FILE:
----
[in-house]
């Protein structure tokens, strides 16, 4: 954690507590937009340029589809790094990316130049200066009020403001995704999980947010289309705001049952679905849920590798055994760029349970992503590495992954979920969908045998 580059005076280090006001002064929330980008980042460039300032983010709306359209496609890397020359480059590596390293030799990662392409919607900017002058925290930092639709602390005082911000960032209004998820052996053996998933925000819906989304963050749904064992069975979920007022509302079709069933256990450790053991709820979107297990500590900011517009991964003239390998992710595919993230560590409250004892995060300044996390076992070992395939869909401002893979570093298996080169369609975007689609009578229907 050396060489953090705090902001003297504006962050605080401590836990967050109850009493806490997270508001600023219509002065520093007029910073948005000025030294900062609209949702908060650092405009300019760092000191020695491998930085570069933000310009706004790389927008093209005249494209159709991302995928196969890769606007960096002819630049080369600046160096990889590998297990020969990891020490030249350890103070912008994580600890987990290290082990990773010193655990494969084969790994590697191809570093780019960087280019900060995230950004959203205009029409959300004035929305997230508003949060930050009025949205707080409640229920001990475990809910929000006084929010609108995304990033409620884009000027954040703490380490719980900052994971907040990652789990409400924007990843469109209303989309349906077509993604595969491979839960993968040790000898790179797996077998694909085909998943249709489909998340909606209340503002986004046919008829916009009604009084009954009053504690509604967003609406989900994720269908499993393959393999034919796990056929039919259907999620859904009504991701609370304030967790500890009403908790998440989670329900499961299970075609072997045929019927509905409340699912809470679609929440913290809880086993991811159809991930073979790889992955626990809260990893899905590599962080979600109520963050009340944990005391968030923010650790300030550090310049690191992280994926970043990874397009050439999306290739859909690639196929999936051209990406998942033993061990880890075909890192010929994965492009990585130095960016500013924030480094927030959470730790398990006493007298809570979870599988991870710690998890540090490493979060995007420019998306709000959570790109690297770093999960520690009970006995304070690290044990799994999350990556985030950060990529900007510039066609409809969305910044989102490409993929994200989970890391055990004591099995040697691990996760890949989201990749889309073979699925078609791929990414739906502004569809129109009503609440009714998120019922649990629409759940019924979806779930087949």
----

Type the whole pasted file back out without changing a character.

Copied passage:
[in-house]
């Protein structure tokens, strides 16, 4: 954690507590937009340029589809790094990316130049200066009020403001995704999980947010289309705001049952679905849920590798055994760029349970992503590495992954979920969908045998 580059005076280090006001002064929330980008980042460039300032983010709306359209496609890397020359480059590596390293030799990662392409919607900017002058925290930092639709602390005082911000960032209004998820052996053996998933925000819906989304963050749904064992069975979920007022509302079709069933256990450790053991709820979107297990500590900011517009991964003239390998992710595919993230560590409250004892995060300044996390076992070992395939869909401002893979570093298996080169369609975007689609009578229907 050396060489953090705090902001003297504006962050605080401590836990967050109850009493806490997270508001600023219509002065520093007029910073948005000025030294900062609209949702908060650092405009300019760092000191020695491998930085570069933000310009706004790389927008093209005249494209159709991302995928196969890769606007960096002819630049080369600046160096990889590998297990020969990891020490030249350890103070912008994580600890987990290290082990990773010193655990494969084969790994590697191809570093780019960087280019900060995230950004959203205009029409959300004035929305997230508003949060930050009025949205707080409640229920001990475990809910929000006084929010609108995304990033409620884009000027954040703490380490719980900052994971907040990652789990409400924007990843469109209303989309349906077509993604595969491979839960993968040790000898790179797996077998694909085909998943249709489909998340909606209340503002986004046919008829916009009604009084009954009053504690509604967003609406989900994720269908499993393959393999034919796990056929039919259907999620859904009504991701609370304030967790500890009403908790998440989670329900499961299970075609072997045929019927509905409340699912809470679609929440913290809880086993991811159809991930073979790889992955626990809260990893899905590599962080979600109520963050009340944990005391968030923010650790300030550090310049690191992280994926970043990874397009050439999306290739859909690639196929999936051209990406998942033993061990880890075909890192010929994965492009990585130095960016500013924030480094927030959470730790398990006493007298809570979870599988991870710690998890540090490493979060995007420019998306709000959570790109690297770093999960520690009970006995304070690290044990799994999350990556985030950060990529900007510039066609409809969305910044989102490409993929994200989970890391055990004591099995040697691990996760890949989201990749889309073979699925078609791929990414739906502004569809129109009503609440009714998120019922649990629409759940019924979806779930087949």